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    Farah Stockman

    Not good for Ireland, not good for US

    ASK YOURSELF this multiple-choice question: Who deserves to live in America?

    A.) A college student who grew up here, whose parents brought her here illegally from Mexico as a child.

    B.) An Irishman with a bachelor’s degree.


    C.) All of the above.

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    D.) None of the above.

    If you’re like me, you might agonize over this. There is a part of you that wants to welcome all hard-working, bright people to America, and another part that knows it would get mighty crowded if they all came.

    Massachusetts Senator Scott Brown faces no such paralyzing conundrums. He knows the answer: It is definitely B.

    Brown didn’t support the “Dream Act’’ — legislation aimed at providing a path to citizenship for illegal immigrants brought here as kids — because that would be “back-door amnesty’’ for people who broke the law. But he has emerged as a champion for one tiny slice of the would-be immigrants: the Irish. He’s filed a bill that would create a special visa to would allow 10,500 Irish workers — and their spouses — a chance to live and work legally in the United States for two years. Renewable indefinitely.


    The reason this is fair, Brown says, is that “for decades, the Irish have been unfairly shut out by our immigration laws.’’

    When I hear this, I am stunned. I want to correct the injustice. But then I look up the numbers.

    Over the last 30 years, more than 100,000 Irish people have been granted permanent residency in the United States. That’s 2 percent of the Irish population. Can you imagine 2 percent of all Costa Ricans or Congolese getting green cards? And if they did, could you imagine anyone complaining about being shut out?

    The lion’s share of those green cards for applicants from Ireland came through special legislation, similar to Brown’s bill, specifically aimed at boosting visas for the Irish. The green card lottery program was originally conceived as a way to legalize undocumented Irish. In some cases, politicians’ willingness to help even exceeded the supply of immigrants; 4,000 green cards set aside for Irish applicants under the so-called Morrison visa program in the 1990s were never collected.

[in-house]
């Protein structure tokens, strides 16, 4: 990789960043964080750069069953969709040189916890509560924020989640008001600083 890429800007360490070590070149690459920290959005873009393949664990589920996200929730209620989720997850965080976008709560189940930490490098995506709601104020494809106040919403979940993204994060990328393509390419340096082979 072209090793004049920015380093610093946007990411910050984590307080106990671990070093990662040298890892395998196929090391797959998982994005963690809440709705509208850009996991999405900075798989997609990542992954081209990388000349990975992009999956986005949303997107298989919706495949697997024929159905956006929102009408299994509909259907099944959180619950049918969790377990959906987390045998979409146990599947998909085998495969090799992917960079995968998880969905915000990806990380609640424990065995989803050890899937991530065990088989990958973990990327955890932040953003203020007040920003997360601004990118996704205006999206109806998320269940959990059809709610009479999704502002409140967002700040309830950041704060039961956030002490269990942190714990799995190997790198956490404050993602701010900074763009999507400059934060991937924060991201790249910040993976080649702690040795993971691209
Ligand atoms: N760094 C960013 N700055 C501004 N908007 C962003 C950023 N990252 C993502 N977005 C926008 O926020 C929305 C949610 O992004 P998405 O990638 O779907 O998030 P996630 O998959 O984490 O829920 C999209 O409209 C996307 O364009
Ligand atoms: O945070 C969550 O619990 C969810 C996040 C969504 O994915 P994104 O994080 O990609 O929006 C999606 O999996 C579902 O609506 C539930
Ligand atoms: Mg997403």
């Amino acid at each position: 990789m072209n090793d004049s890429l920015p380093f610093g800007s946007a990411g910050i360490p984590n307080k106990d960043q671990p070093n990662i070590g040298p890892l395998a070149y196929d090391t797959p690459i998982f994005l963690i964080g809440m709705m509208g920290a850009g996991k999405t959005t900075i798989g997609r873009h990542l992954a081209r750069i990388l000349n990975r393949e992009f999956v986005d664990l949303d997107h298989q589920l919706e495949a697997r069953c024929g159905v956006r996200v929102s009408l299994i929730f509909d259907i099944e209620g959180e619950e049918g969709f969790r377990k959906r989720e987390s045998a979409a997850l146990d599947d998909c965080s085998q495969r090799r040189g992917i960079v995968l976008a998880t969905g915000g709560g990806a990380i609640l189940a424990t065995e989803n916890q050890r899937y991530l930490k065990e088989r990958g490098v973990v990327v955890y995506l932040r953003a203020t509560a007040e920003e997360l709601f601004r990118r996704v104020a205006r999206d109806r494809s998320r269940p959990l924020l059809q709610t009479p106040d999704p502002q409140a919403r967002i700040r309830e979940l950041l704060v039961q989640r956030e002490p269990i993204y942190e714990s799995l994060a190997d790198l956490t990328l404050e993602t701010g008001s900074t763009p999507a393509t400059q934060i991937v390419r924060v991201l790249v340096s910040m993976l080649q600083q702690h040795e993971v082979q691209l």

So why do the Irish feel so poorly treated by US immigration laws today? In fact, 2 percent of the Irish population feels tiny in comparison with the 10 percent who were welcomed here between 1910 to 1939. The relative slowdown in Irish immigration feels like a betrayal of a deal that the island struck with America. If welcoming immigrants had been part of what makes America American, sending people away was part of what made Ireland Irish.


    “To be Irish is to make up your mind about whether or not to leave Ireland,’’ Irish-American author John Jeremiah Sullivan wrote.

    Ireland had half as many people in 1950 as it did a century earlier. The country’s recent economic boom was supposed to have changed the pattern, as the number of people arriving in Ireland outpaced the number people leaving, for the first time anyone can remember.

    But the subsequent economic collapse has sent Ireland back to its old ways. Of the half a million Irish people who come to the United States every year on 90-day visitor visas, an estimated 5,000 to 7,000 join the undocumented work force.

    So many of Ireland’s youth are leaving again that — in a St. Patrick’s Day speech — sociologist Micheál Mac Gréil proposed charging the United States a tax to cover the expense of educating them.

    However good Brown’s visa program sounds to Irish-Americans, can losing so many young people possibly be good for Ireland?

    “It’s not good for Ireland,’’ says Niall O’Dowd, editor of the New York-based Irish Voice. “This nonsense is perpetrated by the authorities of Ireland that people were leaving voluntarily and would come back when the time was right. A large percentage leave because of economic circumstances, and a large percentage never go back.’’

    Even though O’Dowd supports Brown’s bill, he knows that it will help to empty Ireland of the very young people the country needs to rebuild itself. Poor counties all over the world tell the same story. Except that, in an election year in Massachusetts, the Irish have political clout to carve a path for their immigrants. The children of undocumented Mexicans, not so much.

    Farah Stockman can be reached at fstockman@globe.com. Follow her on Twitter @fstockman.